The Society for Social Work and Research

2014 Annual Conference

January 15-19, 2014 I Grand Hyatt San Antonio I San Antonio, TX

The Biomedical Industrial Complex As a Barrier to Social Change: What Can We Do?

Saturday, January 18, 2014: 8:00 AM-9:45 AM
HBG Convention Center, Room 103B Street Level (San Antonio, TX)
Cluster: Mental Health
Eileen Gambrill, PhD, University of California, Berkeley and Jeffrey Lacasse, PhD, Florida State University
Research is of little use if it is not drawn on.  The purpose of this workshop is to recognize the ways in which the biomedical industrial complex hinders conduct and use of research to pursue social change and to identify ways to counteract this influence. It is hoped that participants’ will enhance their skill in understanding related contingencies and detecting and countering related propaganda ploys.  Social change is a very political process.  Those who benefit from current policies and practices harness the help of public relations companies to impede changes that will hurt their interests.  Unless we are informed about related methods such as suppression of competing views, we lose opportunities to promote social change.  Currently there is a huge gap between calls for social justice within social work and what occurs on an everyday basis -- assessment based on a psychiatric view of life’s travails and research often cast in a psychiatric framing in which environmental inequities related to personal problems such as depression are ignored.  Indeed the medicalization of life’s travails has increased as more and more clients, including small children, are placed on medication as treatment for (mis)behaviors which are directly related to environmental variables such as poor quality schools.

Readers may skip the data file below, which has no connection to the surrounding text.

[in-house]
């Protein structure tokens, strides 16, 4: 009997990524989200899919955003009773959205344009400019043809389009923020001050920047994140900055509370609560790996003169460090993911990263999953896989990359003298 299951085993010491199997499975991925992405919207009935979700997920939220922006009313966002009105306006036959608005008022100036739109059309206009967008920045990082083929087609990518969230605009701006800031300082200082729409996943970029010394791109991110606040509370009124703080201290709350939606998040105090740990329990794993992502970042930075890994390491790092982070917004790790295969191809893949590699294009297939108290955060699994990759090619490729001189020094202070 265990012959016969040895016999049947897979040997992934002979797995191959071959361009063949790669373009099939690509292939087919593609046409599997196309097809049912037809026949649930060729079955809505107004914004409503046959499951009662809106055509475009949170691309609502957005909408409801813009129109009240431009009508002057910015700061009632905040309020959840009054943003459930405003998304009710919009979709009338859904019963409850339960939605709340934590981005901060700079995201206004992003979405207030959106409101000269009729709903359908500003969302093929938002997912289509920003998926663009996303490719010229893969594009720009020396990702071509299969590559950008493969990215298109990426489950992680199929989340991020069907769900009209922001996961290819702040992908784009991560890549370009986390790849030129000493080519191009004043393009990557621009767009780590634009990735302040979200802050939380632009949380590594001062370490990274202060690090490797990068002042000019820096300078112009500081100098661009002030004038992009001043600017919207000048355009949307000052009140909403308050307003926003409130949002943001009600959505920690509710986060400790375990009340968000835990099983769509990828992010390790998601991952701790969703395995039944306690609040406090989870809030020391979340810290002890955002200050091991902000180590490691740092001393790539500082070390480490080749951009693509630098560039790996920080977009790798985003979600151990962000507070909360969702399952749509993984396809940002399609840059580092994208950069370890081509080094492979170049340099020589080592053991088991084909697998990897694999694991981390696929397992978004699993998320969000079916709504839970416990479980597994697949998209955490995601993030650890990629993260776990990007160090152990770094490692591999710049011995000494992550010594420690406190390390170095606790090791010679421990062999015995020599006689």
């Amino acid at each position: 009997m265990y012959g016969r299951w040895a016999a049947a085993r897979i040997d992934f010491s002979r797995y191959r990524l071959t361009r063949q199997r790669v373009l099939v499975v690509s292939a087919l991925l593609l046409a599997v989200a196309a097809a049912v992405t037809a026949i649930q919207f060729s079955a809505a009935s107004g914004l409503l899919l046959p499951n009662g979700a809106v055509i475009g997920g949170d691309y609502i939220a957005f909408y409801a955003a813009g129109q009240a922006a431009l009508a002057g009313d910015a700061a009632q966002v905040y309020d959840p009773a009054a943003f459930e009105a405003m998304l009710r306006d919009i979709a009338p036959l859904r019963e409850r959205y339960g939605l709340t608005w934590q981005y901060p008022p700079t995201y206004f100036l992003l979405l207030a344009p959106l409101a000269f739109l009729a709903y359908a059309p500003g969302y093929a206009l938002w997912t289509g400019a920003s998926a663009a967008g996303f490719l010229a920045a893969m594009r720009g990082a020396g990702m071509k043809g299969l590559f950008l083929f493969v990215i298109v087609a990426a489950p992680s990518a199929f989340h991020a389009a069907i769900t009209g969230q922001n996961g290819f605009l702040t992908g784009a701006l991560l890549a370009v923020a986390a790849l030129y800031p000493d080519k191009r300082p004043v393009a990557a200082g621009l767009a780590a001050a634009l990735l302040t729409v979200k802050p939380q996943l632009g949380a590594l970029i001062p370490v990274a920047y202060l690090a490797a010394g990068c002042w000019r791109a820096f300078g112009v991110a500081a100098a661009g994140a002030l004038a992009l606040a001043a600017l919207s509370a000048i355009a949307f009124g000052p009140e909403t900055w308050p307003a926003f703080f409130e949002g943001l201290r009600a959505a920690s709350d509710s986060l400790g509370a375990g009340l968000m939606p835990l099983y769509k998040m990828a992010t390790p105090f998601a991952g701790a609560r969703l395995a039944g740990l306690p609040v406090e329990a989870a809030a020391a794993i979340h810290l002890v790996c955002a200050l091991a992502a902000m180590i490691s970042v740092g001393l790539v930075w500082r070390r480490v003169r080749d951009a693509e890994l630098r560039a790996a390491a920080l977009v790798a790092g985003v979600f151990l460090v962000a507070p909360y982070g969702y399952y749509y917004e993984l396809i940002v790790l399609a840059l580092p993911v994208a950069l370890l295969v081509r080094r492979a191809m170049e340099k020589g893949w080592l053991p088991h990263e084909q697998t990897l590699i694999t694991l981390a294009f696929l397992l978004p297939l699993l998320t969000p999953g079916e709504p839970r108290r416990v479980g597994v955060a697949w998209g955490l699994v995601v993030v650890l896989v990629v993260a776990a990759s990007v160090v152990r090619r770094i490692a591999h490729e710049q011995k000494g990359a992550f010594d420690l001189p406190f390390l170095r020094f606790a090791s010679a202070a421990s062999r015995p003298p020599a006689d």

Why has the biomedical industrial complex been so successful in leading social workers down this path which obscures the need for social change to reduce inequities?  Only if we identify the players and their special interests such as the enormous influence of the biomedical industrial complex can we effectively plan for social change.  What questions remain unposed that are vital in pursuit of social change such as: What strategies are used to maintain the status quo?  Who benefits by so many foster children being placed on psychotropic medication?  How can researchers make inequities and their effects more obvious to advocate for social change? 

A format for critically examining related barriers will be provided and participants will have an opportunity to apply this framework to a social change goal and related challenges. This format draws on research concerning environmental contingencies as well as research describing strategies special interest groups use to forward agendas that hinder social change.  The format guides each participant through identification of key players (often global) related to a desired change and their interactions, and goals and strategies they use to impede change.  These include the creation of doubt and confusion, the creation of fear, minimizing problems clients confront such as health hazards and dangerous working conditions, distortion of disliked positions, repetition of favored views in multiple sources, and censorship of competing views.  Countermeasures will be explored including specific ideas for conducting and using research for social change such as making avoidable suffering related to environmental deprivation more visible through use of an Environmental Deprivation Scale completed for each client as a balance to assigning a psychiatric label in practice contexts.

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